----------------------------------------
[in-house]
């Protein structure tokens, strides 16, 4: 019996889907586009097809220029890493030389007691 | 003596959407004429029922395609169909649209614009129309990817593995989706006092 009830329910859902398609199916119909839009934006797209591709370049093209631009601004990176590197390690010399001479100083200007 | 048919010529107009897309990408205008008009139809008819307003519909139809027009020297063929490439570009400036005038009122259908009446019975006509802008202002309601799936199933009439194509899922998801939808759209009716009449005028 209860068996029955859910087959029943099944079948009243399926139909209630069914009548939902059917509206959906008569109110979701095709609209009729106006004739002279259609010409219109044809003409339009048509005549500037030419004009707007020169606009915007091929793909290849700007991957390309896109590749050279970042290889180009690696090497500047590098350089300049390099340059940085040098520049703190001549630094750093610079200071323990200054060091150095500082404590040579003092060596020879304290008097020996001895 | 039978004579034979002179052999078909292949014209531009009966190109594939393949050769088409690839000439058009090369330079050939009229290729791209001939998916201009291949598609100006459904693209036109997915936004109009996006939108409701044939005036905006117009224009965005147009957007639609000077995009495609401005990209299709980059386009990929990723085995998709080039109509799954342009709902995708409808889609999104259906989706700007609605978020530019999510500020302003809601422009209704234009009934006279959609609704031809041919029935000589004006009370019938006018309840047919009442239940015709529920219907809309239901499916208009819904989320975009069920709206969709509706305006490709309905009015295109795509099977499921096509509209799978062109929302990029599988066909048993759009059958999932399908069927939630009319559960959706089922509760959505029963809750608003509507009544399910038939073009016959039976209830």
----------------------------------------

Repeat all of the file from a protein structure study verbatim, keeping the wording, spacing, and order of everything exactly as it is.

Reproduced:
[in-house]
């Protein structure tokens, strides 16, 4: 019996889907586009097809220029890493030389007691 | 003596959407004429029922395609169909649209614009129309990817593995989706006092 009830329910859902398609199916119909839009934006797209591709370049093209631009601004990176590197390690010399001479100083200007 | 048919010529107009897309990408205008008009139809008819307003519909139809027009020297063929490439570009400036005038009122259908009446019975006509802008202002309601799936199933009439194509899922998801939808759209009716009449005028 209860068996029955859910087959029943099944079948009243399926139909209630069914009548939902059917509206959906008569109110979701095709609209009729106006004739002279259609010409219109044809003409339009048509005549500037030419004009707007020169606009915007091929793909290849700007991957390309896109590749050279970042290889180009690696090497500047590098350089300049390099340059940085040098520049703190001549630094750093610079200071323990200054060091150095500082404590040579003092060596020879304290008097020996001895 | 039978004579034979002179052999078909292949014209531009009966190109594939393949050769088409690839000439058009090369330079050939009229290729791209001939998916201009291949598609100006459904693209036109997915936004109009996006939108409701044939005036905006117009224009965005147009957007639609000077995009495609401005990209299709980059386009990929990723085995998709080039109509799954342009709902995708409808889609999104259906989706700007609605978020530019999510500020302003809601422009209704234009009934006279959609609704031809041919029935000589004006009370019938006018309840047919009442239940015709529920219907809309239901499916208009819904989320975009069920709206969709509706305006490709309905009015295109795509099977499921096509509209799978062109929302990029599988066909048993759009059958999932399908069927939630009319559960959706089922509760959505029963809750608003509507009544399910038939073009016959039976209830």